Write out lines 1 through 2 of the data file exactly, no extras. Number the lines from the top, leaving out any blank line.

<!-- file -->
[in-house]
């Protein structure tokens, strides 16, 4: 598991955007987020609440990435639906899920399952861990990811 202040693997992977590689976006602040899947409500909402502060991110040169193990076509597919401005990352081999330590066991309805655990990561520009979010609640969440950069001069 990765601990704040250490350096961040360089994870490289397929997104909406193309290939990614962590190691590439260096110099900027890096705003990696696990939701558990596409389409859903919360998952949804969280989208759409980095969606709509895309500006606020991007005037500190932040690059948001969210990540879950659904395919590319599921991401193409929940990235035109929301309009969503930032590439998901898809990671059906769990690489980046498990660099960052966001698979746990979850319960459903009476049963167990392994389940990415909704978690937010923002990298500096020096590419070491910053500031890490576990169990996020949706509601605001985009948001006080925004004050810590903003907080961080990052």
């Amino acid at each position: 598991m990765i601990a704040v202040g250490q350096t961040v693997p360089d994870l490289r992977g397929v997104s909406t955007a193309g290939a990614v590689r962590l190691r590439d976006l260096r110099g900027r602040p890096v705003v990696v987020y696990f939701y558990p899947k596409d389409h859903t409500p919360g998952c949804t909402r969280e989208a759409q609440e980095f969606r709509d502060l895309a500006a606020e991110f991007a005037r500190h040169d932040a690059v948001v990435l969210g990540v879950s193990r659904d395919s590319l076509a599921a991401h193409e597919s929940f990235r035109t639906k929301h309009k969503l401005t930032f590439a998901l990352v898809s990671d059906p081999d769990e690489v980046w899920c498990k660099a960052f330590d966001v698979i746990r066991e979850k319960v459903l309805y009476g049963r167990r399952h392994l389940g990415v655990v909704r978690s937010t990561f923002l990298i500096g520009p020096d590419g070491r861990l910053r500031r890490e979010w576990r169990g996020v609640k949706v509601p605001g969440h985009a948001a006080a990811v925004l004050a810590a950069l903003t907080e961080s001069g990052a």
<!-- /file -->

[in-house]
């Protein structure tokens, strides 16, 4: 598991955007987020609440990435639906899920399952861990990811 202040693997992977590689976006602040899947409500909402502060991110040169193990076509597919401005990352081999330590066991309805655990990561520009979010609640969440950069001069 990765601990704040250490350096961040360089994870490289397929997104909406193309290939990614962590190691590439260096110099900027890096705003990696696990939701558990596409389409859903919360998952949804969280989208759409980095969606709509895309500006606020991007005037500190932040690059948001969210990540879950659904395919590319599921991401193409929940990235035109929301309009969503930032590439998901898809990671059906769990690489980046498990660099960052966001698979746990979850319960459903009476049963167990392994389940990415909704978690937010923002990298500096020096590419070491910053500031890490576990169990996020949706509601605001985009948001006080925004004050810590903003907080961080990052």